Romulo Betancourt, the Venezuelan embodiment of the ideals that inspired the Alliance for Progress two decades ago, died yesterday in New York City following a stroke. As the first elected Venezuelan president to complete his term, 1959-64, he started a democratic tradition in that country that continues today.
Mr. Betancourt, 73, had moved to New York last month from Caracas with his second wife, a physician, for the announced purpose of completing his memoirs. A spokeswoman for Doctors Hospital, quoted by Associated Press, said he died of complications from a stroke and fall at his Manhatten apartment Thursday.
The feisty founder of the moderately leftist Democratic Action party lived much his life abroad, in enforced exile during the early years and by choice since the late 1960s. He stayed variously in Costa Rica, Puerto Rico, Chile, Cuba, Switzerland and Washington, living with his first wife in a Northwest bungalo for six months ending June 1950.
President John F. Kennedy repeatedly pointed to Betancourt as a model for leadership of the new Latin America expected to emerge from the massive infusion of aid and expertise known as the Alliance for Progress.
In a state dinner for Betancourt in February 1963, Kennedy sought to make a clean break with a past U.S. record of close dealings with dictators. "We wish the United States to be identified with leaders such as you," said Kennedy.
At that time, Mr. Betancourt still seemed unlikely to complete his own presidential term. He had been the target of a bomb attack three years earlier that seriously injured him, scarring his face and arms, and killed an attache at his side. The attack was attributed to henchmen of the then dictator in the Dominican Republic, Rafael Trujillo.
Mr. Betancourt survived at least one other attempt on his life and numerous overthrow plots involving Venezuelan military dissidents. Having seen his earlier efforts at democratic rule fail that way, he by then made a point of including the officer corps in his constituency. "He rarely missed a military school graduation or a chance to hand out a ceremonial sword," said a U.S. diplomat at the time.
The hopeful democratic prospects for Latin America that presidents Kennedy and Betancourt dwelled upon did not last long after the American's death.
When South America's traditional democracies in Chile and Uruguay fell to coups in 1973, the Venezuelan tradition that had started so shakily with Mr. Betancourt in 1959 became the longest-running constitutional rule on the continent.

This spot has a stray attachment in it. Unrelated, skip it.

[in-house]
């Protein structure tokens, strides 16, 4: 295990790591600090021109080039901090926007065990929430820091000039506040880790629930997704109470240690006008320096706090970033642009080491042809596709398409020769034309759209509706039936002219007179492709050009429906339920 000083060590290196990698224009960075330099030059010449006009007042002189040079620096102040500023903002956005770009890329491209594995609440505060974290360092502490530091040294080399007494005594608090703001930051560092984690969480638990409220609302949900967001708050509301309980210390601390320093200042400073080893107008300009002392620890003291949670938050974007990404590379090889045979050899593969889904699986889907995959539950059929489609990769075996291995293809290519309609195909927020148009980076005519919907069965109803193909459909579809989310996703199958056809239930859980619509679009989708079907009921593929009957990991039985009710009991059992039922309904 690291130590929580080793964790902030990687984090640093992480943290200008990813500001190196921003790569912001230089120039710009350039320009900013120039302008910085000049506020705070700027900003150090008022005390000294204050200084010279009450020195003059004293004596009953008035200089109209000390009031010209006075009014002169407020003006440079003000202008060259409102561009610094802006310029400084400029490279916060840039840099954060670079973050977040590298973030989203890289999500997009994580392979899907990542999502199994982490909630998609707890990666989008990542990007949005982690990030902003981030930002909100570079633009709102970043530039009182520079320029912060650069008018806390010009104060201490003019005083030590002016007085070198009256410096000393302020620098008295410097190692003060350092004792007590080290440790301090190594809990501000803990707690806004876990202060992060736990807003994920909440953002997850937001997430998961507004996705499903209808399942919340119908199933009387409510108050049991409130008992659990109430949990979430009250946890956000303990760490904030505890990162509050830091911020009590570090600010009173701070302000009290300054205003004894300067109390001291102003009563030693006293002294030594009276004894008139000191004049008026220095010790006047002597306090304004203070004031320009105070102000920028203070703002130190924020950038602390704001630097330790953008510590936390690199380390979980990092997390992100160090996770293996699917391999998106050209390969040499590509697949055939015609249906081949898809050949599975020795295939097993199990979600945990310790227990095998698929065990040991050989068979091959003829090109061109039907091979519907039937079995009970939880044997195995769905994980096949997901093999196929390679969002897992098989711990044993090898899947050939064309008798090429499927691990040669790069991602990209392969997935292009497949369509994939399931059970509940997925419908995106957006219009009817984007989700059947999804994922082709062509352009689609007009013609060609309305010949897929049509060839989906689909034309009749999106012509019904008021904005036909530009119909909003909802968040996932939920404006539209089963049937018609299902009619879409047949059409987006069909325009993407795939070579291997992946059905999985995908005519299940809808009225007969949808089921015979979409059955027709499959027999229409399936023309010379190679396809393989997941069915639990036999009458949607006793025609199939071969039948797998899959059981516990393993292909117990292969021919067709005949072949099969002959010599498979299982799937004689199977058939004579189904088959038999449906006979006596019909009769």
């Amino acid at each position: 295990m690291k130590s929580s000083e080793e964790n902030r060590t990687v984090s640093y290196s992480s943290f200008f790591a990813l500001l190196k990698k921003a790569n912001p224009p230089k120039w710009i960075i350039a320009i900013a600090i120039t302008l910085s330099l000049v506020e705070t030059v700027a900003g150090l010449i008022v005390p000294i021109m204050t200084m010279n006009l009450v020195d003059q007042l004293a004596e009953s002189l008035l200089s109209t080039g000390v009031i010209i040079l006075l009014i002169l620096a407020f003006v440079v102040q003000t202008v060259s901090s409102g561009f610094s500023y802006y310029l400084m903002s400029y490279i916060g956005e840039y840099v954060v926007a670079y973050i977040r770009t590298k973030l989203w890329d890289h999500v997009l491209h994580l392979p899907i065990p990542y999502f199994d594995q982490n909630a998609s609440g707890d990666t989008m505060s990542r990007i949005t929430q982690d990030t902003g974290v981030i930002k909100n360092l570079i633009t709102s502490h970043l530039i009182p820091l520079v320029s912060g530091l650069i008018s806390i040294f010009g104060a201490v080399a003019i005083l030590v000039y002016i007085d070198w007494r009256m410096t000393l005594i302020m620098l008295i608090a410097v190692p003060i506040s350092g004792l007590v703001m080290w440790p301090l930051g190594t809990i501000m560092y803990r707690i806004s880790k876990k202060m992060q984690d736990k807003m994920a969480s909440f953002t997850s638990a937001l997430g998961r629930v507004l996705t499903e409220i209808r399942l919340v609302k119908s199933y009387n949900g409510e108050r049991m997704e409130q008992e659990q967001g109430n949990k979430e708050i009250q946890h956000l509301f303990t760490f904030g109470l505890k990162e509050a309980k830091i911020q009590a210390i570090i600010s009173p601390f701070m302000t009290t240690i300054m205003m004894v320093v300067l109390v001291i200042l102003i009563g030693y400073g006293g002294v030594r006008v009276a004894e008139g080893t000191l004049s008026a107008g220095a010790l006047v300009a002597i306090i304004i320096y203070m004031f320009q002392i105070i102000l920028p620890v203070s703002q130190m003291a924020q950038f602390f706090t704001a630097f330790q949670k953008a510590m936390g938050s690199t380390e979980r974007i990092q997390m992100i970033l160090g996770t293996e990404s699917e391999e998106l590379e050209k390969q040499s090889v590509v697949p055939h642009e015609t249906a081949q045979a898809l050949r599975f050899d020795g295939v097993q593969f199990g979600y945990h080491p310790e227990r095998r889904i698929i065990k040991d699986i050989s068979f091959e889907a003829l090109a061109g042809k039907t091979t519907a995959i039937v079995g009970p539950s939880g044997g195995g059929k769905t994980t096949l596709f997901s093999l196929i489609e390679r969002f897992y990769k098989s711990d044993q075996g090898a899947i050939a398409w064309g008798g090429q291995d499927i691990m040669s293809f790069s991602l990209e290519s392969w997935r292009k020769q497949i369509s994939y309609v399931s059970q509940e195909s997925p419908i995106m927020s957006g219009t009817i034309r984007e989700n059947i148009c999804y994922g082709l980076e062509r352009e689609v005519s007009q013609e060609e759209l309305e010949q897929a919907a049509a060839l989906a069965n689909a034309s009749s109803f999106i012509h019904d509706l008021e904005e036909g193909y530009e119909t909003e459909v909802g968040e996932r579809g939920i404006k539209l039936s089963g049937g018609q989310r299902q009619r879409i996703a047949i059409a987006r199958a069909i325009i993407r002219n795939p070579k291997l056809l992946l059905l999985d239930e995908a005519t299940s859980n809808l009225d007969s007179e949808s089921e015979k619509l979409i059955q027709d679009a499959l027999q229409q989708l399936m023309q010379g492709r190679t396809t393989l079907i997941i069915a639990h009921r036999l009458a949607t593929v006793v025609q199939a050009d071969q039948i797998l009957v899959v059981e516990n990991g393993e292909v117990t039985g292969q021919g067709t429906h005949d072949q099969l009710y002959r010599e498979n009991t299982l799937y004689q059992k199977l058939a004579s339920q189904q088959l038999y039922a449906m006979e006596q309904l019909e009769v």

In 1968, when his Democratic Party lost power -- by the ballot box -- to its Christian Democratic rivals, Mr. Betancourt invited reporters to his modest house on the outskirts of Caracas. It was a crucial stage in the oil-rich but tumultuous nation's political development. Many Venezuelans were unsure the party could bring itself to hand over power.
"The democratic game is a little like baseball," he said. "The pitches keep on coming." He allowed as how his party had just missed one with the electorate that year and would be back in the game later. It won the next elections five years later.
Mr. Betancourt served the reporters watermelon punch that day. His unpretentious house and austere style were important symbols in a society given to splashing about in the new wealth that oil afforded it.
Born in a small town near Caracas, Mr. Betancourt showed scholastic talent that carried him to the university and student politics. He was jailed, then exiled for demonstrating against the dictator of the time and while in Costa Rica, at age 22, he briefly was a member of the Communist Party.
Back in Venezuela, he gradually became strongly anticommunist. He had several ways of dismissing the meander from his social democratic path, the favorite being that it was "a youthful attack of smallpox that left me immune to the disease." That immunity was not recognized by the John Birch Society in the United States, which attacked him repeatedly in the 1960s as a communist.
At about the same time, he led the successful effort to have Cuba expelled from the Organization of American States for having smuggled arms into Venezuela for left-wing guerrillas.
Mr. Betancourt actually served twice as president -- the first time provisionally, at the head of a junta, in 1945. He had joined forces with military dissidents to oust a dictator. He arranged for elections as promised in 1947 and backed the successful campaign of the nation's premier poet, and Mr. Betancourt's old professor, Romulo Gallegos.
When Gallegos tried to move fast on all fronts toward social democratic goals, he soon was ousted by yet another dictator, Marcos Perez Jimenez, and Mr. Betancourt went into 10 years of exile.
With the ouster of Perez Jimenez in 1958, Mr. Betancourt returned and easily won the subsequent elections. His rule saw major reforms, undertaken at a more measured pace than in the past, but his major accomplishment was to have endured in office.
Encouraged by his aggressive minister of mines, Juan Pablo Perez Alfonso, Mr. Betancourt negotiated a then-extraordinary 50-50 profits split with the major oil companies producing in Venezuela. Perez Alfonso was a founder of OPEC and is considered its main inspiration. As austere in his life as Mr. Betancourt, he died two years ago.
Mr. Betancourt had a wealth of ego. The Venezuelan government, at his insistence, published an eight-volume set of his papers that was distributed, massively, in Spanish worldwide.
His close association with president Kennedy put him in a difficult position with successor Lyndon Baines Johnson. Mr. Betancourt joined the hemisphere-wide outrage when Johnson sent U.S. Marines to the Dominican Republic in 1965.
But when Johnson called on him to help patch up the split with Latin America over the intervention, he stoically carried out the task.